A clearer picture of DNA repair

Lexy von Diezmann uses high-resolution imaging to follow the movements of ZHP-3, a protein known to be involved in mending DNA.
January 18, 2024

Damaged DNA is bad news, and cancer and infertility are just a few of the health issues that can arise when DNA repair goes awry. Thankfully, sexually reproducing organisms have a range of tricks they play to ensure their genomes are passed on to their progeny intact, and researchers are learning from this process to lay the groundwork for medical breakthroughs. 

Using advanced microscopy techniques on a tiny worm called C. elegans, Lexy von Diezmann — recipient of the Dale F. Frey Award for Breakthrough Scientists and new faculty member in the college's Department of Genetics, Cell Biology and Development — is investigating the basic principles behind DNA repair. Diezmann’s research fuels the fight against cancer and contributes to a growing understanding of how genetic and molecular signals are coordinated within cells.

Diezmann has a background in chemical physics and super-resolution imaging, and admits she never expected to become so immersed in the weird world of worms. It just so happens that the translucent tissue and simple anatomy of C. elegans makes it an ideal model organism to view under a microscope.

A screenshot displays an outline of tiny nematode organs glowing bright against black. Magnifying fluorescent labels makes the worm’s six chromosomes clearly visible within nuclei as they develop from stem cells into gametes (eggs or sperm). But what makes von Diezmann’s high-resolution imaging different from other techniques is that it can track single molecules as they explore chromosomes in three-dimensions. In other words, von Diezmann can observe individual proteins in real time while parental chromosomes replicate, align, are repaired or separate. 

zhp-3 protein and chromosome
A ZHP-3 protein as it wanders the nuclei of a C.elegans germ cell.

“You shoot very bright lasers into a really powerful objective lens, and then that same lens collects as much light as it can and shunts it to a camera,” says von Diezmann. “So you can see these individual glowing spots as they move around, kind of like fireflies, and watch their trails as they go through this dark environment.”

A set of von Diezmann’s recent time-lapse images give rare insight into the early stages of C. elegans’s sperm and egg cell production. Chromosomes appear as glowing squiggles in the tightly packed germ cells of the worm’s gonads. Over the span of a few seconds, a bright dot zig-zags through the glowing masses of DNA. It’s the voyage of ZHP-3, a protein known to be involved in mending DNA during genetic crossover events in which the genome undergoes a series of induced breaks and repairs to create a more diverse gene pool for progeny. The navigation of each ZHP-3 molecule looks a bit like a poorly executed connect-the-dots puzzle.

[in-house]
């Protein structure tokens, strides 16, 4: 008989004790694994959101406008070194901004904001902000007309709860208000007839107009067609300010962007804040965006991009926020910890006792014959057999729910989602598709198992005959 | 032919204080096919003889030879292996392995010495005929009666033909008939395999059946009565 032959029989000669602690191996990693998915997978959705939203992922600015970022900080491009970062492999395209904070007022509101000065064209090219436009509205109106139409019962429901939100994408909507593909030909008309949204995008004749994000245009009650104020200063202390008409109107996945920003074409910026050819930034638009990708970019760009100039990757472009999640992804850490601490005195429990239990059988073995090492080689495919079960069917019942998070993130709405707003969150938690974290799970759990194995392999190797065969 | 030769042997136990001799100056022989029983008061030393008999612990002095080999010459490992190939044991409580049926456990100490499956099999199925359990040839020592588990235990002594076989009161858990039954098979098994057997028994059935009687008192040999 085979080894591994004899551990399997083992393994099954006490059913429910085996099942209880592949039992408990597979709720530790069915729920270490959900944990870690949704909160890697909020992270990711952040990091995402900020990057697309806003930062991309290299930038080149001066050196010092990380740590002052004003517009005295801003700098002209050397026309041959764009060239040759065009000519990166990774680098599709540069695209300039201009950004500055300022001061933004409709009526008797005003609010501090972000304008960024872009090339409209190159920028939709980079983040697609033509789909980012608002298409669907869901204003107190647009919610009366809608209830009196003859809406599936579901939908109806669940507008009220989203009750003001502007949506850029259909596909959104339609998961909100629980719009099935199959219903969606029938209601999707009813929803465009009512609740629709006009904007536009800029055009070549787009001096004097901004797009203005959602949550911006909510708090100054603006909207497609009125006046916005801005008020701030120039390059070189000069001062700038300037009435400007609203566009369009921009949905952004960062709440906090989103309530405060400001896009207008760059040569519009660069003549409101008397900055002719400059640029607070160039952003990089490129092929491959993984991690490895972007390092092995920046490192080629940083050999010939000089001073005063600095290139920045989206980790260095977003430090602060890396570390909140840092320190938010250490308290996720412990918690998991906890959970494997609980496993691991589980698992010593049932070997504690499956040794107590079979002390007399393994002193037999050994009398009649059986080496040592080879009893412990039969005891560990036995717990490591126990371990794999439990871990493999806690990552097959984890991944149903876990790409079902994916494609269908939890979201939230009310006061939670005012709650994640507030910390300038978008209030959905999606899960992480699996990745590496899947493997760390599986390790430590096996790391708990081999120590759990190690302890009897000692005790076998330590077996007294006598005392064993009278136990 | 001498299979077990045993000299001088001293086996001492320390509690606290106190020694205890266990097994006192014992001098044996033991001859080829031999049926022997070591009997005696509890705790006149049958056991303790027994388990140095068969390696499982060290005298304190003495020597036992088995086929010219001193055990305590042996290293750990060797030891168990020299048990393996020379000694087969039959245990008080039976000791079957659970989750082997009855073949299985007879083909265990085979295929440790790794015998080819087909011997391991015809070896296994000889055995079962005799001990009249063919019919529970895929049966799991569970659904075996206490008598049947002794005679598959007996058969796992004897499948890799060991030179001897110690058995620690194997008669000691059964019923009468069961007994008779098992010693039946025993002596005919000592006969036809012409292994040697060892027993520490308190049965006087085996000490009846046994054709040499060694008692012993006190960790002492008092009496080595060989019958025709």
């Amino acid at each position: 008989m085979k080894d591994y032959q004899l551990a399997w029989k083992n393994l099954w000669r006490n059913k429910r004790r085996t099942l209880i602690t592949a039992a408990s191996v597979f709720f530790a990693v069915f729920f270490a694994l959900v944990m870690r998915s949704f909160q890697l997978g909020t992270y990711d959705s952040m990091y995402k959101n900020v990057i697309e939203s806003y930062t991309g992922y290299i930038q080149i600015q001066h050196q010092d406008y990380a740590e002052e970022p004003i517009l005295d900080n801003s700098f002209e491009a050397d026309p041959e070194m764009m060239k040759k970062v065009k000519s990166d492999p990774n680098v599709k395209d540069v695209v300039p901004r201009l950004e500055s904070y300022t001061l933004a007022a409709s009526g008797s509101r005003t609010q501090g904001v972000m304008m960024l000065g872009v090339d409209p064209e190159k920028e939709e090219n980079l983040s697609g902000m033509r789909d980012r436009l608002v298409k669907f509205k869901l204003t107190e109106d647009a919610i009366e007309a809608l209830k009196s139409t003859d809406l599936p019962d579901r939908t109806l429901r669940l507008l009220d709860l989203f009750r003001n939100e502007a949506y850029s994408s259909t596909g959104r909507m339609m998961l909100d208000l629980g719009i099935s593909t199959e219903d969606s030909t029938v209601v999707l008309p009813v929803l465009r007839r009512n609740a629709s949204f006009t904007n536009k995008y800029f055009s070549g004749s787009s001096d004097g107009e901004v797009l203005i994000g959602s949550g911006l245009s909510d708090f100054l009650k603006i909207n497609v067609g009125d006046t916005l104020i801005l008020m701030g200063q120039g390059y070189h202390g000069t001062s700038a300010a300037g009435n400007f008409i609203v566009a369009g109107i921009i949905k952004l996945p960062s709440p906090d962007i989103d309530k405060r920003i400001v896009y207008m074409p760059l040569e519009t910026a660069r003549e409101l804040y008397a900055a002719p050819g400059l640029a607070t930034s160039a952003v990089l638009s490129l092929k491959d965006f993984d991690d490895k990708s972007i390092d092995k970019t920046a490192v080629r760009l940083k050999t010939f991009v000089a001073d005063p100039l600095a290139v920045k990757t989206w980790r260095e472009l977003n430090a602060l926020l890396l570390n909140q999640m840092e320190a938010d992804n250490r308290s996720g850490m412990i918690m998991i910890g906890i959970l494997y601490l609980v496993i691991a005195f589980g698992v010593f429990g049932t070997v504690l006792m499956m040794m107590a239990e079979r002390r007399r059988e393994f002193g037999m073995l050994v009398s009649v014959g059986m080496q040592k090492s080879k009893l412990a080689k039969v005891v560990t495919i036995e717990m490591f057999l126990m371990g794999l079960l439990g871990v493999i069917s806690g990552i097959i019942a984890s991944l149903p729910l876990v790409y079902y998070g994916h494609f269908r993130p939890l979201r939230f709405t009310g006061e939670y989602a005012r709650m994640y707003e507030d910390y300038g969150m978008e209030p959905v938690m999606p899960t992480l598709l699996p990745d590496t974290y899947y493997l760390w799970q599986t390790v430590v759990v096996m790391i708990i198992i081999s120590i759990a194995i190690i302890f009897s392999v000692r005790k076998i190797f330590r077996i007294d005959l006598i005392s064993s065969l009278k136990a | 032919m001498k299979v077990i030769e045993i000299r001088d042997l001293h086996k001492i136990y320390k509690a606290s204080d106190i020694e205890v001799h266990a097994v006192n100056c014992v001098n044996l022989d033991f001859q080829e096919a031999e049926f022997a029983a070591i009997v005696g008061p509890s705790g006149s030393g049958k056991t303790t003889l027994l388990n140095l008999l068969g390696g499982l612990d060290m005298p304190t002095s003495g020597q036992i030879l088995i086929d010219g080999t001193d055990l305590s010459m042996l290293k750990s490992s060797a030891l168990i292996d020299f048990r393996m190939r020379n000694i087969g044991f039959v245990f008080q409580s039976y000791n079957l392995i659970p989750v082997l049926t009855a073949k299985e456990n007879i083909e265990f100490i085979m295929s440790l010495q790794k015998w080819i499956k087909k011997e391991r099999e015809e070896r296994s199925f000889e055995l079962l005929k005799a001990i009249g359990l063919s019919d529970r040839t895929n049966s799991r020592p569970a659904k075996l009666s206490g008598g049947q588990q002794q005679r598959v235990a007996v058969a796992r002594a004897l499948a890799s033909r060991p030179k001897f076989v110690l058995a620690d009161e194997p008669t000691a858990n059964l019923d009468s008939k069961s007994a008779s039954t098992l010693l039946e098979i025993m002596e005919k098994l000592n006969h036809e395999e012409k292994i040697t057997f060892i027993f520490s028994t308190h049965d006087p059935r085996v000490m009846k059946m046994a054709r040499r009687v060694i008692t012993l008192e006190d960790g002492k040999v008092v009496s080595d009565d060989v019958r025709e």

And for what it’s worth, crossover events are a bit chaotic. After corresponding chromosomes condense and pair up next to each other, DNA breaks are induced in a random distribution. Yet while the two chromosomes link together, the site where the two strands connect for recombination becomes fairly localized. Think of the point where lines in the letter “X” meet. 

So how do crossover sites get selected? How do molecules communicate or interfere so the DNA recombines successfully?

Diezmann collected timelapse images of hundreds of individual ZHP-3 proteins to see if there were any noticeable themes in its movement. It was a lot more variable than they expected. “If you plot all the trajectories, you get this really wide variety of different dynamics that play out,” says von Diezmann. “This was one of the things that surprised us, just how heterogeneous it was.” 

cross over events
(Left) A model of how proteins localize breaks during cross-over events. (Right) an abstracted model of the ZHP-3 protein trajectory on a chromosome.

Some proteins were stuck, or “bound” as von Diezmann called it. Others diffused more freely along the chromosomes, or jumped on or off them. It doesn’t mean a failed experiment–von Diezmann thinks the variability in how the protein moved means there’s a richer mechanism at play than she first thought.

It’s the first step in a long list of variables to investigate. Applying new, more rapid imaging techniques and studying new proteins and genetic conditions are both on von Diezmann’s list for the new year. But studying weird worms has definitely grown on von Diezmann, who endearingly calls their collection of plated worm colonies “the ranch.” The stunning visuals they allow for keep von Diezmann hooked.

“You see the chemistry happening in real time, and it’s all spatially regulated and organized. You see these bustling blobs of molecules making decisions and trying to do their thing…It’s really powerful.” — Adara Taylor